When Marichka dies in an accident, the separation for Ivan is a violation. After her death they exist in separate forms: he body; she spirit.   The shock of separation is the shock of losing part of himself, because fused in an archetypal form of love he and Marichka are not two but one. Parajanov does not depict Ivan’s loss as melodramatic pantomime in which he expresses the loss as an inconsolable emoting, a flooding out. Marichka’s death does not cause this type of emotional pain, rather another type of response, an imperative to tear away from life and start on the journey to rejoin her.  In the way Parajanov shows Ivan, he has no ‘me’, in the sense of responding as an individual, he is a type. With Marichka’s death Ivan is subsumed into a mythical realm in which there is only the necessity to become one with her again.

    The effect of Marichka’s death is initially to weaken and loosen Ivan’s grip on life, as he experiences a pressure he perhaps does not understand but to which he bows. Acceding to her persuasion Ivan marries Palahna, a union that takes place in the human domain, and which crystallises for Ivan that after Marichka’s death, he no longer belongs to the world of men. Married and crushed by his new earthly bonds Ivan commences an accelerated race towards world of the the dead and re –unification Marichka.   His marriage to Palahna is barren and she desperate for a child that Ivan cannot give her, seeks out the local shaman, which relationship leads to Ivan being axed to death by the shaman in a similar fashion to his father. A death that in blood mimics that of his own father, but this time avows with his own blood Ivan’s tie to Marichka.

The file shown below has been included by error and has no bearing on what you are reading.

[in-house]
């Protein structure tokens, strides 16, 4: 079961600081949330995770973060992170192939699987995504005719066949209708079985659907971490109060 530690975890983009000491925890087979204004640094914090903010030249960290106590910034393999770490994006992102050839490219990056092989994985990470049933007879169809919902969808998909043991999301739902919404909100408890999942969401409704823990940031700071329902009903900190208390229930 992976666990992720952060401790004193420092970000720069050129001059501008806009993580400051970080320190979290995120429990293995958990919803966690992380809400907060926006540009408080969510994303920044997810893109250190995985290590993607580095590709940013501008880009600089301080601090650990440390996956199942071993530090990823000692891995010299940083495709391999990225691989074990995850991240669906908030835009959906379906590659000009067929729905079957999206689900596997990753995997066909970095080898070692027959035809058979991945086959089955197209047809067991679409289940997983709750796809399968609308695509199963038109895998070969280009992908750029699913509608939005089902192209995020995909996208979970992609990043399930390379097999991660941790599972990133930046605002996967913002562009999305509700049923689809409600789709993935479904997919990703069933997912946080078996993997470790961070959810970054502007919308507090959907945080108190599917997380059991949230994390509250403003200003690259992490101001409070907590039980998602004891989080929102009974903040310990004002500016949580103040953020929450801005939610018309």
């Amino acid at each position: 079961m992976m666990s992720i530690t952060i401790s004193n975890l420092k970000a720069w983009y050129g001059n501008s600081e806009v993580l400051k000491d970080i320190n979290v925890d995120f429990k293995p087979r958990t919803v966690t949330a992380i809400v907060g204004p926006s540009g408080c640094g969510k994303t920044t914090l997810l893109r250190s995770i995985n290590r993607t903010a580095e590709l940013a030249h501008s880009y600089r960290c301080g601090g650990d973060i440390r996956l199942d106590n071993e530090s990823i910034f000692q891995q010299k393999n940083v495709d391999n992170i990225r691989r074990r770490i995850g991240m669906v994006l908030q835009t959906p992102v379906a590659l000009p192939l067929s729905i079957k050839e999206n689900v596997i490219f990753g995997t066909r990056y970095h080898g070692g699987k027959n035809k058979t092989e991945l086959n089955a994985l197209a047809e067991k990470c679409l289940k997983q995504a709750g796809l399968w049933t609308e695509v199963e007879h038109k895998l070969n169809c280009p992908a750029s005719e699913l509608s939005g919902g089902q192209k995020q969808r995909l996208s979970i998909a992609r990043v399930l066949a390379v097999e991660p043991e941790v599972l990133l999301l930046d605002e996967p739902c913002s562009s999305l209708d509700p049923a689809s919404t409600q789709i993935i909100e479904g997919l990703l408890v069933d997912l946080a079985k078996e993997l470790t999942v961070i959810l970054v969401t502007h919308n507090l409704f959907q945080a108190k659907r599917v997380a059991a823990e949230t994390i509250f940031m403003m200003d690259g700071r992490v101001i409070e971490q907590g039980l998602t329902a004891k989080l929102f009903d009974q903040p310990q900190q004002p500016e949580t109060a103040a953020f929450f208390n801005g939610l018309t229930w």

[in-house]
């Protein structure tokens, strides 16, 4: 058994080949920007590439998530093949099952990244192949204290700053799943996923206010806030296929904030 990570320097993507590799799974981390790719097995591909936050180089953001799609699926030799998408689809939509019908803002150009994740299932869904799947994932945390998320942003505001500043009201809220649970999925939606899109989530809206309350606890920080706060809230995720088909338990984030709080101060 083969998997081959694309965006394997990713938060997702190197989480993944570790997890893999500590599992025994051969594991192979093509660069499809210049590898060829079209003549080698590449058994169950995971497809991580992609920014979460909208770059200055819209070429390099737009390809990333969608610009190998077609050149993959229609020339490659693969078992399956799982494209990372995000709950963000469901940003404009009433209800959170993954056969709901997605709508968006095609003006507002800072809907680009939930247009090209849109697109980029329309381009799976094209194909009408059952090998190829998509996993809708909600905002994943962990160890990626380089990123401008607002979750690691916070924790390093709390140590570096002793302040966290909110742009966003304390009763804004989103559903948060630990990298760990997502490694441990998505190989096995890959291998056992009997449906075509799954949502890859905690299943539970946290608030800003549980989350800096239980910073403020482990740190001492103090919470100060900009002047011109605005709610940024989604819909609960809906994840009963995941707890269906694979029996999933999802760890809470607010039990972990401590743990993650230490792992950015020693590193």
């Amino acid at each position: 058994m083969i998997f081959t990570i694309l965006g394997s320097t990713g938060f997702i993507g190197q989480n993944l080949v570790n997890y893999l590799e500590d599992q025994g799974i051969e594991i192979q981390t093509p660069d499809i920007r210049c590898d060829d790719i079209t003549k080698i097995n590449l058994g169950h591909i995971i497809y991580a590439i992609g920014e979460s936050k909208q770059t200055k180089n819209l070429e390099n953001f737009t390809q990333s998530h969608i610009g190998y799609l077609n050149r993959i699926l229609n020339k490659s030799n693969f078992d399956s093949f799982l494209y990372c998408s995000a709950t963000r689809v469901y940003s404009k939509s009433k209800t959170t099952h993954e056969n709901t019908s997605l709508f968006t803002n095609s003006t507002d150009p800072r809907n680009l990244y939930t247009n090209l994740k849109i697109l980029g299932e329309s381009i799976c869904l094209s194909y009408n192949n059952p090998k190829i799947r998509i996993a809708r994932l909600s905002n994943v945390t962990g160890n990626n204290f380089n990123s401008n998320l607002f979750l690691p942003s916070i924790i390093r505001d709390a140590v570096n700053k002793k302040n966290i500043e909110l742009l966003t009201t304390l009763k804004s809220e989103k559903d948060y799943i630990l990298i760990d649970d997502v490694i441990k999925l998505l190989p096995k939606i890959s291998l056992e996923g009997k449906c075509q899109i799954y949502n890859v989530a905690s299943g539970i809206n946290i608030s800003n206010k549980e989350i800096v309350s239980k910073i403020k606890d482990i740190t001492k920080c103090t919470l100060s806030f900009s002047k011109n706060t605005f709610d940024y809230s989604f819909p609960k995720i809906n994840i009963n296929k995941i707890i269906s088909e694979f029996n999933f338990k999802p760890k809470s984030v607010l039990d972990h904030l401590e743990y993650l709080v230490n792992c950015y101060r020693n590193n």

So one sees things in Parayanov’s film, perhaps one sees nothing more than one’s own shadows.

    The way the film is put together, the fusion of camera work music and mis-en-scene creates a maelstrom of hallucinogenic effects that transpose the action into an otherworldly dimension.  Parajanov’s camera, whether filming in the suffocation of the candle lit interiors or in the exposed raw exteriors, becomes a rhythmic instrument exulting in the intensities of collective and organic life. Most of the music is played by the people, pipes reeds horns jews harps digs deep into the fabric of the images calling up apparitions of daemons spirits and wraiths. And the settings: the compressed churches and wakes and the natural settings in particular the river sequence, become portals to a parallel dimensions of existence. In his fusion of these filmic elements Parajonov projects a vision of a world balanced on an edge between substance and shadow.

    The Soviet film industry was mandated to produce films with narrative structures which could only be interpreted in one way: that is to say in support the state’s official ideology. Tarkovski and Parajanov (after 1965) were not interested in making films that led to one interpretation. Their films were diffuse, structured to exploit material and content that were intentionally malleable, designed to bring out into the light manifold inherent possibilities of human experience.   What viewers take away from their films depends on what they see in the shadows, what is brought into light by their own subjectivities.

    adrin neatrour